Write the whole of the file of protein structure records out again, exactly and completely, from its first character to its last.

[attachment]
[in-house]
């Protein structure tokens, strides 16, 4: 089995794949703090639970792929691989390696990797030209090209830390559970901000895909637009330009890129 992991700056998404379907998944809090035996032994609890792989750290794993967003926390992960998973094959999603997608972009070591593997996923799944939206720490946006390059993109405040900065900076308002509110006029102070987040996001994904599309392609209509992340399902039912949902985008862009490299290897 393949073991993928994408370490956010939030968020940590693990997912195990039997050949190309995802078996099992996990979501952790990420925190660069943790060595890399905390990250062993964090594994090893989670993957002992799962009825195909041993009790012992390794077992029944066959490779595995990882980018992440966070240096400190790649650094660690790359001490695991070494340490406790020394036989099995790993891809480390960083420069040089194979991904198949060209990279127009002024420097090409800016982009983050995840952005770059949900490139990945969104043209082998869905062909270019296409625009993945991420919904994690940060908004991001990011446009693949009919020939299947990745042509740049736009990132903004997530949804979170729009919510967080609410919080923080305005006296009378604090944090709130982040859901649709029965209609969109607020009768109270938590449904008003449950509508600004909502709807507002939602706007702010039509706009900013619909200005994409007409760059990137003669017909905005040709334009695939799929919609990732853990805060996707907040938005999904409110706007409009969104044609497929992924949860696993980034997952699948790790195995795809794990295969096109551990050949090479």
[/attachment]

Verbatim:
[in-house]
């Protein structure tokens, strides 16, 4: 089995794949703090639970792929691989390696990797030209090209830390559970901000895909637009330009890129 992991700056998404379907998944809090035996032994609890792989750290794993967003926390992960998973094959999603997608972009070591593997996923799944939206720490946006390059993109405040900065900076308002509110006029102070987040996001994904599309392609209509992340399902039912949902985008862009490299290897 393949073991993928994408370490956010939030968020940590693990997912195990039997050949190309995802078996099992996990979501952790990420925190660069943790060595890399905390990250062993964090594994090893989670993957002992799962009825195909041993009790012992390794077992029944066959490779595995990882980018992440966070240096400190790649650094660690790359001490695991070494340490406790020394036989099995790993891809480390960083420069040089194979991904198949060209990279127009002024420097090409800016982009983050995840952005770059949900490139990945969104043209082998869905062909270019296409625009993945991420919904994690940060908004991001990011446009693949009919020939299947990745042509740049736009990132903004997530949804979170729009919510967080609410919080923080305005006296009378604090944090709130982040859901649709029965209609969109607020009768109270938590449904008003449950509508600004909502709807507002939602706007702010039509706009900013619909200005994409007409760059990137003669017909905005040709334009695939799929919609990732853990805060996707907040938005999904409110706007409009969104044609497929992924949860696993980034997952699948790790195995795809794990295969096109551990050949090479």